Horst’s popularity was rooted in record hops hosted by many of the Lebanon County high schools, and then in 1974 he struck a deal with Lebanon Catholic High School to host an under-21 club in the Beavers’ auditorium/gymnasium. Stan’s Disco Scene regularly drew some 1,300 young adults, before moving to the former Robert Hall building in Annville two years later, where it conducted dance parties on Wednesday, Friday, Saturday and Sunday nights.

A dance from days gone by.

“I was always thinking about what else I could do to keep the under-21 people occupied,” said Horst, who was 23 when he founded Stan’s Disco. “We were pretty strict. We told the kids they couldn’t leave and come back in. I was very considerate of my neighbors and all the council people were behind me. Everybody was very supportive. Throughout the years, there were people growing up dancing together. People asked me, ‘Did you ever have any trouble?’ Nope.

“Disco had a definitive, delivered beat,” he continued. “It had the thumping, and it was very repetitive. It may have been easier to dance to. The beat of it is very memorable.”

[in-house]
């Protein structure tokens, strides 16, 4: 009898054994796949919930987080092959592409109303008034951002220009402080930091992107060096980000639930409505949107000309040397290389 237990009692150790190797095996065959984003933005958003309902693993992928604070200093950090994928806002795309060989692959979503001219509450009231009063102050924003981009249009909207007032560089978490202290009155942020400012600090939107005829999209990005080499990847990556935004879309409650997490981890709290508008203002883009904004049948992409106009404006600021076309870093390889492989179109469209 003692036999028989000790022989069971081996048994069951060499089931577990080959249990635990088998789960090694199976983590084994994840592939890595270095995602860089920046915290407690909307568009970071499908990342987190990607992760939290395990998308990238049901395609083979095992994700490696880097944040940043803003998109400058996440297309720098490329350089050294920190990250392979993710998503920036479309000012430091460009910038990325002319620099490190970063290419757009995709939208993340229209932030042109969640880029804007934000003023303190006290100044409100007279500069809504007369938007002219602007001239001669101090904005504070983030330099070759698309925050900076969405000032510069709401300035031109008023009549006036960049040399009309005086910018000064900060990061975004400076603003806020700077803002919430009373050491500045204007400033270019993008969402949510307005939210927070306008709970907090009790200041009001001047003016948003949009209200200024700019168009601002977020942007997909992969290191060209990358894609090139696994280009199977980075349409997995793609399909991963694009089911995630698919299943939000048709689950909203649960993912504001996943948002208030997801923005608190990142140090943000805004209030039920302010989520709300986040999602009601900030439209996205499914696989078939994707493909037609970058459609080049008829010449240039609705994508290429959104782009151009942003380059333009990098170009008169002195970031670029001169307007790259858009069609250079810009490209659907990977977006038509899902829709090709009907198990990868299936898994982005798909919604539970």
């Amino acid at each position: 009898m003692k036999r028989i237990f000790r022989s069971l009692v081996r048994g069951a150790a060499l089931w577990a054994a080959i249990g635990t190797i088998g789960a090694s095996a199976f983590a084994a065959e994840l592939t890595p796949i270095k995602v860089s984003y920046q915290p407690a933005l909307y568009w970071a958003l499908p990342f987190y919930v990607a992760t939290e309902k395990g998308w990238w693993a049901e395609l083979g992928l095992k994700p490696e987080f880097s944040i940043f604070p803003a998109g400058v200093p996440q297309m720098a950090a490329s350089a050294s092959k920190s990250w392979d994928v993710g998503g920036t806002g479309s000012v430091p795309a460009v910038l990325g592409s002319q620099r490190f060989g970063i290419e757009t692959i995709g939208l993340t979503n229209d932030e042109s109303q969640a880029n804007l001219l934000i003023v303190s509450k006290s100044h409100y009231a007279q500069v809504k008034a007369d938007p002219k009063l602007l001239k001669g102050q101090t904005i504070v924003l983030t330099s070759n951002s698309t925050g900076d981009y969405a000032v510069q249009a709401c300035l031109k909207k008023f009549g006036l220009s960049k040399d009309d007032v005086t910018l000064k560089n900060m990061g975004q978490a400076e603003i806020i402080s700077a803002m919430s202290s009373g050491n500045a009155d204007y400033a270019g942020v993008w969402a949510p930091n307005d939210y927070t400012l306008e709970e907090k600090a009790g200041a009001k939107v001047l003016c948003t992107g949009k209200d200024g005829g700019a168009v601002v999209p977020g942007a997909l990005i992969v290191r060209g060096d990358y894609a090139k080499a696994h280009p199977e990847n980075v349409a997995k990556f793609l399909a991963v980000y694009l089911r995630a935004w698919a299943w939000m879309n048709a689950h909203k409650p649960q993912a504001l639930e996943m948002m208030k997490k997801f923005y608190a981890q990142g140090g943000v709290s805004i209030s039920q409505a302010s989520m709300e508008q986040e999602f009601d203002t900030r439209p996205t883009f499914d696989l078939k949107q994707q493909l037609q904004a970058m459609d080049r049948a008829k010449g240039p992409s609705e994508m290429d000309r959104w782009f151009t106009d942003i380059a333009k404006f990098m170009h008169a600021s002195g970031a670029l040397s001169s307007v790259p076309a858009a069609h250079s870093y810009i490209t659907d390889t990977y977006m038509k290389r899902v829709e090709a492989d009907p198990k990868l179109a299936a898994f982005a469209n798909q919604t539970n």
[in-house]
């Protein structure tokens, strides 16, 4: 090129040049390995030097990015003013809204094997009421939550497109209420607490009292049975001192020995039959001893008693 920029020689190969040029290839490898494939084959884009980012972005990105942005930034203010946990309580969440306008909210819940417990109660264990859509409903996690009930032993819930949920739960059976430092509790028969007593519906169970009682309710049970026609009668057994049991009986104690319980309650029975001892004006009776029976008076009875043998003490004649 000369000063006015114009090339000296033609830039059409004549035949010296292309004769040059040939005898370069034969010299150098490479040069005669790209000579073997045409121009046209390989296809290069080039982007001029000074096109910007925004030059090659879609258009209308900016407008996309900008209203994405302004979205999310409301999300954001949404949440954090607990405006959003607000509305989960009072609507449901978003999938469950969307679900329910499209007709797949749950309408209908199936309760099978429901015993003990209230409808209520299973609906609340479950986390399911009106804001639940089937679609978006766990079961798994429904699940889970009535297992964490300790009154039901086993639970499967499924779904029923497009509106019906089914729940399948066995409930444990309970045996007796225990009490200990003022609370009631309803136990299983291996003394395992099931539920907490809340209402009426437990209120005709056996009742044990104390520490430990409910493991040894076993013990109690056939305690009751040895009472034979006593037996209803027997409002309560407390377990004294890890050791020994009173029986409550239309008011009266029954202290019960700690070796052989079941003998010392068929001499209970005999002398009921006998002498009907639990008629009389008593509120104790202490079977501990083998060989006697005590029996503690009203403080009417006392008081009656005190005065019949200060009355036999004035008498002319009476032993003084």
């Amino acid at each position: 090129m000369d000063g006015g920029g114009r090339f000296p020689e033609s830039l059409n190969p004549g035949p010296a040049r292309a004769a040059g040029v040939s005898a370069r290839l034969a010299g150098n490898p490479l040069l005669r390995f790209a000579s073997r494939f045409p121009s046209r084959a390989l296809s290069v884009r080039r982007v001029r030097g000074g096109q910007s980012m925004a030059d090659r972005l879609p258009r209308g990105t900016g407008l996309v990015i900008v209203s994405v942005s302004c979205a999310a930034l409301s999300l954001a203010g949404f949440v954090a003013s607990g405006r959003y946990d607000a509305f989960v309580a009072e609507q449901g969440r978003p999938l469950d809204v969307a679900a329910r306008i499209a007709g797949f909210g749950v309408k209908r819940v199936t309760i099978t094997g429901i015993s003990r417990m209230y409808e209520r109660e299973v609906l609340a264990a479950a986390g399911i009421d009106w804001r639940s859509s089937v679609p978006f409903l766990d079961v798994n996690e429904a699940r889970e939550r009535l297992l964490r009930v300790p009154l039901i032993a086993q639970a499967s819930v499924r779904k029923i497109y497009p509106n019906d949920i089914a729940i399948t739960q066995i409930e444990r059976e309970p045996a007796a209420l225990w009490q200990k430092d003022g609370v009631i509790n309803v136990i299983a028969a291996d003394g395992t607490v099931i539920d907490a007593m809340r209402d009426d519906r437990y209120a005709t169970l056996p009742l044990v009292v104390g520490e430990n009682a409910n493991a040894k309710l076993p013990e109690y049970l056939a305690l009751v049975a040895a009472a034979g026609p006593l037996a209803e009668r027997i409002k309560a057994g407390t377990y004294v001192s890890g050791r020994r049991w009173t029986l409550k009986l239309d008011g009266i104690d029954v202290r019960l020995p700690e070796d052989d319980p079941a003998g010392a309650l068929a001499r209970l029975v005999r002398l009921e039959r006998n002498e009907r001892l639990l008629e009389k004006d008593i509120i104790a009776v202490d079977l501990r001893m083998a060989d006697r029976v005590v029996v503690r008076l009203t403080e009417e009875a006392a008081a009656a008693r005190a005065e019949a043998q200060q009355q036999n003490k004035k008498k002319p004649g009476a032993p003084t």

During its heydays of the 1970s, Horst conducted DJ-ed disco dance parties at various locations in and outside of the county, including Pushnik’s, the Colonial Theater, the Treadway Inn, local fire halls, the Lebanon Valley Fairgrounds and Expo Center and later at the Eagles’ Hall, under such titles as Stan’s Disco Scene, Stan’s Disco Nights and Stan’s Disco Review, just to name a few. By the early 1980s, disco was going out of style and Stan’s Disco’s local popularity and influence began to wane.

Over the years, Horst and his DJs have appeared at over 6,200 local functions.

Stan Horst in the DJ booth, circa 2009.

“We were all over the place,” said Horst. “I’d say we were still in full swing in ’81. But I was starting to get burned out at that time. I remember sitting out at the pool and saying to my wife, ‘The accountant wants me to invest in something or start closing down some of the discos.’ I said, ‘I’m tired’ and dropped some of the discos. Stan’s Discos did make me money back then, but I kept putting it back into the business.

“It might have started out as a side hustle. But I decided I was going to go into the DJ business full-time. It was scary, but I did it. One day I was at work, and I said, ‘You don’t need me here. I’m going to go and do my thing.’ I gave my notice and told myself, ‘I’ve got to make it.’”